Dramatic Improvements to the Doubly Labeled Water Technique by Measurement of 17O
Small Business Information
67 E EVELYN AVE, STE 3, MOUNTAIN VIEW, CA, 94041-
AbstractDESCRIPTION (provided by applicant): The high prevalence of obesity in the US is a major public health concern, as overweight and obese individuals are at increased risk for many chronic diseases. Obesity stems from an imbalance between total caloric consumption and total energy expenditure (TEE), therefore accurate measurements of TEE play a pivotal role in understanding and ultimately reversing this epidemic. The gold standard for measuring TEE in free-living individuals is the doubly labeled water (DLW)method. The major limitations of the DLW method include high cost and precision of only 1 5% for individual measurements. In this Small Business Innovative Research (SBIR) project, Los Gatos Research (LGR) will develop, fabricate, and test a novel, laser-based analyzer to dramatically improve DLW measurements of TEE by concurrently measuring 17O/16O to correct for natural isotopic fluctuations in 18O and 2H. The Triple Isotope Water Analyzer (TIWA), which will be based on LGR's patented, laser-based Off-Axis ICOS technology, will be capable of real-time, simultaneous, high-throughput (50 samples/day) monitoring of 2H/1H, 18O/16O, and 17O/16O in H2O from human bodily fluids (e.g., blood, urine, and plasma), with a target accuracy of better than 10.60 for 2H/1H, 10.20 for 18O/16O, and 10.30 for 17O/16O at natural isotopic abundances. For enriched body waters that have been labeled with 2H and 18O, the target accuracy will be comparable to isotope ratio mass spectrometry and better than 11.50 for 2H/1H, 10.50 for 18O/16O. The TIWA will allow quantification of isotopic background fluctuation during measurements of TEE, eliminating the significant constant background assumption made during DLW experiments. Measurement of the isotopic background fluctuation will allow for much smaller isotopic doses to be used, substantially reducing the cost of TEE measurements. Alternatively, these measurements can be used to significantly increase the accuracy of the DLW technique, introducing the possibility of extending this technique from population studies to the accurate assessment of the TEE of individual subjects. During Phase I, LGR will work with Professor Edward Melanson, an established researcher of metabolic studies, and Professor John Speakman, a key developer of theDLW method, to demonstrate a prototype instrument for measurements using vacuum-distilled, clinical samples. The correlation in background fluctuations between 2H/1H, 18O/16O, and 17O/16O from 40 humans will be quantified to demonstrate the applicabilityof using the 17O/16O signal to correct for background fluctuations in DLW experiments. Finally, two individuals will be measured using the DLW method to directly compare the conventional double isotope measurement to the newly-developed triple isotope measurement. At the conclusion of this research project, LGR will have demonstrated the use of the TIWA for DLW measurements and empirically determined the improvement in TEE accuracy and reduction in the DLW method cost due to the measurement of background fluctuation using 17O/16O. PUBLIC HEALTH RELEVANCE: The high prevalence of obesity in the US is a major public health concern, as overweight and obese individuals are at increased risk for many chronic diseases. Obesity stems from an imbalance betweentotal caloric consumption and total energy expenditure, therefore accurate measurements of total energy expenditure (TEE) play a pivotal role in understanding and ultimately reversing this epidemic. This Small Business Innovative Research (SBIR) project will allow direct quantification of isotopic background fluctuation during doubly-labeled water measurements of TEE, potentially reducing the cost of isotope dose for TEE measurements from approximately 400 to 80 per adult subject and thereby greatly increasing the application of TEE measurements for obesity studies.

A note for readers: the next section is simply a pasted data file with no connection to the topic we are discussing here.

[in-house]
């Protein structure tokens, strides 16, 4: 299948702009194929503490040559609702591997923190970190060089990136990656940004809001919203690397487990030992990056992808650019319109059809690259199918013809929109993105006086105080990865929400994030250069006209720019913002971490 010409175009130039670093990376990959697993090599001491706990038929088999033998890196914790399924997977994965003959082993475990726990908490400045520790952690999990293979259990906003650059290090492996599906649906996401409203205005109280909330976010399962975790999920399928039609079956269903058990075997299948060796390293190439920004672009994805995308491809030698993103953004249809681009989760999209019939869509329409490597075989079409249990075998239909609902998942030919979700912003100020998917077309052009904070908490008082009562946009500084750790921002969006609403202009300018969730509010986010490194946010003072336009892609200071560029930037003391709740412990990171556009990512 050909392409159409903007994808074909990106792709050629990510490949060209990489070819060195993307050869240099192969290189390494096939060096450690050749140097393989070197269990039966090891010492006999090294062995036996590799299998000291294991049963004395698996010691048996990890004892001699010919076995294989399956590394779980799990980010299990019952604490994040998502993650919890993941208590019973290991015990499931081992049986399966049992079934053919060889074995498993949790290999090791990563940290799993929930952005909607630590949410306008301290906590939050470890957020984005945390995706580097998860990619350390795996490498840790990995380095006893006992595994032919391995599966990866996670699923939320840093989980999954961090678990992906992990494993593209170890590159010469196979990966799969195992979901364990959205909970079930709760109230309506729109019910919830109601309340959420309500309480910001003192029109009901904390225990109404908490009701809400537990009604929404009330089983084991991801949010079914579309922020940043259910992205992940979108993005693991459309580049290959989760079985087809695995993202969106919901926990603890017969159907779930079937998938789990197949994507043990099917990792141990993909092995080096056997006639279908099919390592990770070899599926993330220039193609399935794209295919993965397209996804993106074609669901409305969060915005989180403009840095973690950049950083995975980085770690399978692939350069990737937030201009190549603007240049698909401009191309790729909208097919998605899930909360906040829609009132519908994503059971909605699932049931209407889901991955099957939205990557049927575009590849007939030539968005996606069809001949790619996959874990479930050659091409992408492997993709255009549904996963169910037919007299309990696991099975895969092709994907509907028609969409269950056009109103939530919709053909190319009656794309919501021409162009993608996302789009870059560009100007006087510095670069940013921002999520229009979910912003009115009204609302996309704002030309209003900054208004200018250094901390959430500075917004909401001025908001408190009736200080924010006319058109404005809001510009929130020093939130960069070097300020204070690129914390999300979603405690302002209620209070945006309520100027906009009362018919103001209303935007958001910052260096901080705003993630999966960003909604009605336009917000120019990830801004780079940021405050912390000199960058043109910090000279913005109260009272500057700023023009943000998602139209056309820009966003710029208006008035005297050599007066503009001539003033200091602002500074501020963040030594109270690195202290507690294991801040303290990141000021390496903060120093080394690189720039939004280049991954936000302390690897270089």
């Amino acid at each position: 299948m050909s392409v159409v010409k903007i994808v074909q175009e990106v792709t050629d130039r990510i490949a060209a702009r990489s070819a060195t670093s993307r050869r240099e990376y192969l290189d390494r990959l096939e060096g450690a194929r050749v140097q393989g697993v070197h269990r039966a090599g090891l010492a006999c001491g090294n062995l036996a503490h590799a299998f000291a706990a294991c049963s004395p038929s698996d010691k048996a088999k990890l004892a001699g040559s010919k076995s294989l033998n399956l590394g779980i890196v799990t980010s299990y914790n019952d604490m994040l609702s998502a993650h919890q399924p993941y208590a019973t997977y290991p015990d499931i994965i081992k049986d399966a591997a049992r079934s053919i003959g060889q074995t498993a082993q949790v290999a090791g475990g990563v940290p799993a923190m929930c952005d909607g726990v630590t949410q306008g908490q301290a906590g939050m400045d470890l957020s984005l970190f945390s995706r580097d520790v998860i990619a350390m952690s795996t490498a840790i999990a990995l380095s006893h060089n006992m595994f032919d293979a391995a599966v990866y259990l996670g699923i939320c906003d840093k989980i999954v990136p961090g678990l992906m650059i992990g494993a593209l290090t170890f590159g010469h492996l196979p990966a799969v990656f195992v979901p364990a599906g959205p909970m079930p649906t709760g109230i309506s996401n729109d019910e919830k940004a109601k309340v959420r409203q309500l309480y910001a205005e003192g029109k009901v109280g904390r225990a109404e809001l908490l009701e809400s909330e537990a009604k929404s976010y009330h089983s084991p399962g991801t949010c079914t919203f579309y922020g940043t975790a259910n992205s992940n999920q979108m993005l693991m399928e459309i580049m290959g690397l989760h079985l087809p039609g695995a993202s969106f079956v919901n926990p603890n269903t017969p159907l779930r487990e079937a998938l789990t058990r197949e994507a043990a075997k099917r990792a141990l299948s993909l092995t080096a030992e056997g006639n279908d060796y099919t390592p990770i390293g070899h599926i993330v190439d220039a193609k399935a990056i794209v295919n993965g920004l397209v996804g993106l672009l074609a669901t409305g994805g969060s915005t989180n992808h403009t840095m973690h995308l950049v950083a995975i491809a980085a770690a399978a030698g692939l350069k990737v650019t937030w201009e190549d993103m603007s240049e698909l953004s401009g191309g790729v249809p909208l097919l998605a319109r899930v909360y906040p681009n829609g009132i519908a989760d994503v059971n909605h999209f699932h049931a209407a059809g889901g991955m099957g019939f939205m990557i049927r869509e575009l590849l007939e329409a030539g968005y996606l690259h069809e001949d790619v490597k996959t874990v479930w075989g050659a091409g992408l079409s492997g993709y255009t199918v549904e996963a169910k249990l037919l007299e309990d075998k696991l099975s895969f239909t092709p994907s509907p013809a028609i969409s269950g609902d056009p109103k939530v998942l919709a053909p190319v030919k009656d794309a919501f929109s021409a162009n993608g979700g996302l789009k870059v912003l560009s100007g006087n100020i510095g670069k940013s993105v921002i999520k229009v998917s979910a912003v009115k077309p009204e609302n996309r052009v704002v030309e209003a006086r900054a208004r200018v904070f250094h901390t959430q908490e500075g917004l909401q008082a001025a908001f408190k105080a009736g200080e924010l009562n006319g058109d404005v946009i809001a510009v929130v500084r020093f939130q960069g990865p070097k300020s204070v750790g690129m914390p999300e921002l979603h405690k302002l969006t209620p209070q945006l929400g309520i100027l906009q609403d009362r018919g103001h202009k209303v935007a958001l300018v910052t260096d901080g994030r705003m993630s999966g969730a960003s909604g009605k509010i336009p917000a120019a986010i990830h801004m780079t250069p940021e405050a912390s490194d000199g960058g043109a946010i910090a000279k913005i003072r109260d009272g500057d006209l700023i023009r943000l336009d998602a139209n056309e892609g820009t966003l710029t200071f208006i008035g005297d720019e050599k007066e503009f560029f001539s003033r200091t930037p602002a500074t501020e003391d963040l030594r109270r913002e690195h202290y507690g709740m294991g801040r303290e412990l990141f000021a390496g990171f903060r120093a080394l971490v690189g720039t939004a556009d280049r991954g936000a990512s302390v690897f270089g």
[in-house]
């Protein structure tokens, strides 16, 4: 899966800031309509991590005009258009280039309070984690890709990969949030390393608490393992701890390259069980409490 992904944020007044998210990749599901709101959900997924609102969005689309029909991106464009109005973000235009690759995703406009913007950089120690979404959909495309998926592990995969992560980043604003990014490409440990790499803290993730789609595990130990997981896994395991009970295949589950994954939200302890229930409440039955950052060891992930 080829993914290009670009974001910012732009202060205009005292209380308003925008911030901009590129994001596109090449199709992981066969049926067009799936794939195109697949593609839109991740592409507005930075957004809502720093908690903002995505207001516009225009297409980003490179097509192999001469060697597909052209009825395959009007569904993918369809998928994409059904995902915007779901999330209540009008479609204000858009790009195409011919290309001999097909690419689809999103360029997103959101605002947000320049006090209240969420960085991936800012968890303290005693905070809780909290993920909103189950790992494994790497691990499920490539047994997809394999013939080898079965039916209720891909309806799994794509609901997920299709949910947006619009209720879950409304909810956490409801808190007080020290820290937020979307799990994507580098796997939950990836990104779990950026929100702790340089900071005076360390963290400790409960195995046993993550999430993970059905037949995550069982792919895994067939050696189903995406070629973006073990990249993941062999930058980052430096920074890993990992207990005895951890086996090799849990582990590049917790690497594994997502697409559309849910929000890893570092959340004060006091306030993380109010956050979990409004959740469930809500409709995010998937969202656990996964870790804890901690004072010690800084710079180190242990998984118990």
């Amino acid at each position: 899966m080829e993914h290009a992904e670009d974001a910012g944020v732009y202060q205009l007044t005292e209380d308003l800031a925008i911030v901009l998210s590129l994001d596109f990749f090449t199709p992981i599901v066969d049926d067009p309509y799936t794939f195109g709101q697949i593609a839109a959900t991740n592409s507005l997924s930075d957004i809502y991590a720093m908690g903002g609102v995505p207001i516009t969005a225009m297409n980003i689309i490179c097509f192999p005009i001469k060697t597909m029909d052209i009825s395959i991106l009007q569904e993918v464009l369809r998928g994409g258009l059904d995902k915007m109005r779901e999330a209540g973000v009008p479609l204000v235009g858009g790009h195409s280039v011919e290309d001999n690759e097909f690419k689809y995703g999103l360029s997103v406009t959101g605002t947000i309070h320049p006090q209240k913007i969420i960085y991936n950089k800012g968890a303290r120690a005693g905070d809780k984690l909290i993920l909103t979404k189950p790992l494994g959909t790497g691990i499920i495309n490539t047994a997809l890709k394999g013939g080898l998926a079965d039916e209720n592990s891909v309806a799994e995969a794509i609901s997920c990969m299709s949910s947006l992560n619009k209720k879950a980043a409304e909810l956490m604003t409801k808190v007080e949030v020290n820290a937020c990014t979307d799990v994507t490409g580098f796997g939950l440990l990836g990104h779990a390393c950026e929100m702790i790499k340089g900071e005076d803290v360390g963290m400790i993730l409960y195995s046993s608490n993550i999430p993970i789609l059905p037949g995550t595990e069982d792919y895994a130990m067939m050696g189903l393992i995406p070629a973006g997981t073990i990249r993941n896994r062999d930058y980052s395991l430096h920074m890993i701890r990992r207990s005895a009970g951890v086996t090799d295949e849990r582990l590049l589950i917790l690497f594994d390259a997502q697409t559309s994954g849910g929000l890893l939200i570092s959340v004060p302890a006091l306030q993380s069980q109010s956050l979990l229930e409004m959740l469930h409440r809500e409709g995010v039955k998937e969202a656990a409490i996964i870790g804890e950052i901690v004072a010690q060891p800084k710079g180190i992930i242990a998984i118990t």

* information listed above is at the time of submission.